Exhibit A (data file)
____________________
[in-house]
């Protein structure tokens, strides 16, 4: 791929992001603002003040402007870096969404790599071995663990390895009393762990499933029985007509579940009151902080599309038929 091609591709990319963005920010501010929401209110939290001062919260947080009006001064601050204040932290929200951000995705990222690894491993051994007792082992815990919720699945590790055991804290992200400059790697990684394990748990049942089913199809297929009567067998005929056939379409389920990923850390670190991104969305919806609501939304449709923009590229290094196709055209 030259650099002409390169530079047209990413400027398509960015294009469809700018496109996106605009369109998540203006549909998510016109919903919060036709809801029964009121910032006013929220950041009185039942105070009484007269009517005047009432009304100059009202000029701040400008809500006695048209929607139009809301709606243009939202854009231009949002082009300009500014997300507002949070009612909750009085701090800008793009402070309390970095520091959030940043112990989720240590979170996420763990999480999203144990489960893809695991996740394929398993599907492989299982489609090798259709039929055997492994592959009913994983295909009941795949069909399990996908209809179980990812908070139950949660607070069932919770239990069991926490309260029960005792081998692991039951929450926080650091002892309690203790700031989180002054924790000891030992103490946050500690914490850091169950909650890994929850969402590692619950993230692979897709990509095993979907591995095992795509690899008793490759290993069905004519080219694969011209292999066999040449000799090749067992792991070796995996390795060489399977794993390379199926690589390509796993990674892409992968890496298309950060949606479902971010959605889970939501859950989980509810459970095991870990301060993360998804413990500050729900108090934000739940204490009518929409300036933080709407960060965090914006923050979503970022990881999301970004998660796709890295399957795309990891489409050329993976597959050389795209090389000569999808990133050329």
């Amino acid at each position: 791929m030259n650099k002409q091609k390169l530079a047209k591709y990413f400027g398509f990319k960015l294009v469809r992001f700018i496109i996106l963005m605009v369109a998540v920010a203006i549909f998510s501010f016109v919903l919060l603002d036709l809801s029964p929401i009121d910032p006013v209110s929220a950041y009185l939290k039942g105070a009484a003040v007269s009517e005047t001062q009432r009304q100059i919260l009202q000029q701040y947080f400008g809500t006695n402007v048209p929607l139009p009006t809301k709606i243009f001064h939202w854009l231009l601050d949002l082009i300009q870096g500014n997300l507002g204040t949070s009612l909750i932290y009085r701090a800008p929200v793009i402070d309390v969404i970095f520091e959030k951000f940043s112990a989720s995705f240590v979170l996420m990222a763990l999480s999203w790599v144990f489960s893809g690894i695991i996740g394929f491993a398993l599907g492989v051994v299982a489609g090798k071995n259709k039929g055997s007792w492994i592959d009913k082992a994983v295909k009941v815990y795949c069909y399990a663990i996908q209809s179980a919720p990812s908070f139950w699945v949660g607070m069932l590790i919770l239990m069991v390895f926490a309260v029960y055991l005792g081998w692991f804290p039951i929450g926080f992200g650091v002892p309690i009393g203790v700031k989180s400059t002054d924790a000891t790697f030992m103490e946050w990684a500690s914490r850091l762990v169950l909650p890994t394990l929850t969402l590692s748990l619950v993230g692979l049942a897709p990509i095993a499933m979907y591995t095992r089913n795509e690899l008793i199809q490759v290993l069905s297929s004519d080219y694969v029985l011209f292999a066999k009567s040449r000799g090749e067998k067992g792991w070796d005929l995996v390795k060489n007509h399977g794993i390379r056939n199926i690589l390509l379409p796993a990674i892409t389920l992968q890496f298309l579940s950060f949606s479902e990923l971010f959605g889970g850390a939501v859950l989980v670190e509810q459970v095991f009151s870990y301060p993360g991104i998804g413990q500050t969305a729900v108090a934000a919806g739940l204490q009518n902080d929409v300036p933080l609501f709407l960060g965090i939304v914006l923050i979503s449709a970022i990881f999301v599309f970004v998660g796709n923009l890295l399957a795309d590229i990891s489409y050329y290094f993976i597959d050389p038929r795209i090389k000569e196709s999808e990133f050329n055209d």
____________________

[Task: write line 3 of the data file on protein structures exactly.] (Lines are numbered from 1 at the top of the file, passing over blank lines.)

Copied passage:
């Amino acid at each position: 791929m030259n650099k002409q091609k390169l530079a047209k591709y990413f400027g398509f990319k960015l294009v469809r992001f700018i496109i996106l963005m605009v369109a998540v920010a203006i549909f998510s501010f016109v919903l919060l603002d036709l809801s029964p929401i009121d910032p006013v209110s929220a950041y009185l939290k039942g105070a009484a003040v007269s009517e005047t001062q009432r009304q100059i919260l009202q000029q701040y947080f400008g809500t006695n402007v048209p929607l139009p009006t809301k709606i243009f001064h939202w854009l231009l601050d949002l082009i300009q870096g500014n997300l507002g204040t949070s009612l909750i932290y009085r701090a800008p929200v793009i402070d309390v969404i970095f520091e959030k951000f940043s112990a989720s995705f240590v979170l996420m990222a763990l999480s999203w790599v144990f489960s893809g690894i695991i996740g394929f491993a398993l599907g492989v051994v299982a489609g090798k071995n259709k039929g055997s007792w492994i592959d009913k082992a994983v295909k009941v815990y795949c069909y399990a663990i996908q209809s179980a919720p990812s908070f139950w699945v949660g607070m069932l590790i919770l239990m069991v390895f926490a309260v029960y055991l005792g081998w692991f804290p039951i929450g926080f992200g650091v002892p309690i009393g203790v700031k989180s400059t002054d924790a000891t790697f030992m103490e946050w990684a500690s914490r850091l762990v169950l909650p890994t394990l929850t969402l590692s748990l619950v993230g692979l049942a897709p990509i095993a499933m979907y591995t095992r089913n795509e690899l008793i199809q490759v290993l069905s297929s004519d080219y694969v029985l011209f292999a066999k009567s040449r000799g090749e067998k067992g792991w070796d005929l995996v390795k060489n007509h399977g794993i390379r056939n199926i690589l390509l379409p796993a990674i892409t389920l992968q890496f298309l579940s950060f949606s479902e990923l971010f959605g889970g850390a939501v859950l989980v670190e509810q459970v095991f009151s870990y301060p993360g991104i998804g413990q500050t969305a729900v108090a934000a919806g739940l204490q009518n902080d929409v300036p933080l609501f709407l960060g965090i939304v914006l923050i979503s449709a970022i990881f999301v599309f970004v998660g796709n923009l890295l399957a795309d590229i990891s489409y050329y290094f993976i597959d050389p038929r795209i090389k000569e196709s999808e990133f050329n055209d």